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Judge denies bail for Rushdie's attacker, bars interviews

·2-min read

MAYVILLE, N.Y. (AP) — A judge refused to grant bail Thursday to the man accused of trying to kill Salman Rushdie as the acclaimed author prepared to give a talk in western New York.

Hadi Matar, 24, appeared in a western New York courtroom after a grand jury indicted him on charges that he rushed the stage at the Chautauqua Institution and stabbed Rushdie multiple times in front of a horrified crowd.

Dressed in a black and white jail uniform, Matar stayed quiet during the hearing while his lawyer unsuccessfully tried to persuade the judge that he should be released while he awaited trial. Public defender Nathaniel Barone said Matar had no criminal record and wouldn't flee the country if released.

Barone also asked the judge to do something to stop reporters from trying to contact Matar at the Chautauqua County jail. The lawyer said the jail had received “several hundred phone calls” from people trying to reach Matar.

Some of that media outreach resulted in Matar giving a brief interview to The New York Post, in which he talked about disliking Rushdie and praised Iran's late supreme leader, Grand Ayatollah Ruhollah Khomeini.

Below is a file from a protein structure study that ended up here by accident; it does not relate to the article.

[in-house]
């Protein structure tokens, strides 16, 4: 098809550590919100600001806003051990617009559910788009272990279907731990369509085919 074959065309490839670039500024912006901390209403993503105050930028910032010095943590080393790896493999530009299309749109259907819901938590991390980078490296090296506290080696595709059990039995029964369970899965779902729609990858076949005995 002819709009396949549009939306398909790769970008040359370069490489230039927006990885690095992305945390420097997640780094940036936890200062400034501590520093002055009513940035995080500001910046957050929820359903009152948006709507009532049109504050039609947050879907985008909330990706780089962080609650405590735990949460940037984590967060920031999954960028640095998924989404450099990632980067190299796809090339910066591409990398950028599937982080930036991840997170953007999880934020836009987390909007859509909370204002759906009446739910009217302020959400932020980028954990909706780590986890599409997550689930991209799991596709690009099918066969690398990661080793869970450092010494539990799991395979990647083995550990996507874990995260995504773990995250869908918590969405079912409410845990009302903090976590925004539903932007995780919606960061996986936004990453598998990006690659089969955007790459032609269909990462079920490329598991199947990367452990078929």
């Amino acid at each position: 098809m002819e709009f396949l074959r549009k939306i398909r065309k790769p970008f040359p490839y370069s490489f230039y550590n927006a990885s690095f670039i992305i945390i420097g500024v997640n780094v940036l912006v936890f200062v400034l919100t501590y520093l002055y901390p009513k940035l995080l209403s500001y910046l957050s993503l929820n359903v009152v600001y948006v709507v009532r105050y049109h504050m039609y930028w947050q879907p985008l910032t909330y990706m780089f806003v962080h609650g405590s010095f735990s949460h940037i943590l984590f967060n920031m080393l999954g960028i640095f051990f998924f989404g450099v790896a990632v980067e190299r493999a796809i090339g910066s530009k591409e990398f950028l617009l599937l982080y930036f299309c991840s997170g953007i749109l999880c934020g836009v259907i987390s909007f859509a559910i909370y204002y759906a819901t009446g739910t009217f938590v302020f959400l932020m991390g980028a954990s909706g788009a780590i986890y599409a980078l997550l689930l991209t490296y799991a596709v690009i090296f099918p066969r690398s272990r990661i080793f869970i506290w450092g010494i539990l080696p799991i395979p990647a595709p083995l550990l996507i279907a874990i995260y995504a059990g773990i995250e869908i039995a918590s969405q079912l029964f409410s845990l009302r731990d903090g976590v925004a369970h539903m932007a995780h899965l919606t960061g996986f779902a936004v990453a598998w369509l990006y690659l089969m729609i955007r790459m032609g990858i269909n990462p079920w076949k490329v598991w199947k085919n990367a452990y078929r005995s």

Khomeini issued an edict in 1989 demanding Rushdie's death over his novel “The Satanic Verses,” which some Muslims consider blasphemous. A semiofficial Iranian foundation had posted a bounty of over $3 million.

Matar's lawyer complained that the media coverage could potentially lead to a biased jury.

“He’s entitled to a fair trial. He’s entitled to due process, no matter what he’s accused of,” Barone said.

Judge David Foley declined that request, but he ordered the lawyers involved in the case not to give interviews.

“No speaking to the press until we have resolved this issue,” the judge said.

Rushdie, 75, is getting treatment in a Pennsylvania hospital for severe wounds.

Chautauqua County District Attorney Jason Schmidt said during the court hearing that Matar stabbed Mr. Rushdie a dozen times in the neck, stomach, chest, hand and right eye, before he could be stopped by shocked bystanders.

“He doesn’t care about his own freedom, judge, and is so driven by his motives that his mission to kill Mr. Rushdie is greater in his mind and outweighs his own personal freedom,” Schmidt told the judge.

The author was seated in a chair at the lakeside retreat Aug. 12, waiting to be introduced for a discussion of protections for writers in exile and freedom of expression when Matar jumped onstage.

Henry Reese, 73, the cofounder of Pittsburgh’s City of Asylum, was onstage with Rushdie and suffered a gash to his forehead, bruising and other minor injuries.

Matar, who lived in Fairview, New Jersey, with his mother, is charged with attempted murder and assault. He could get decades in prison if convicted. He has pleaded not guilty.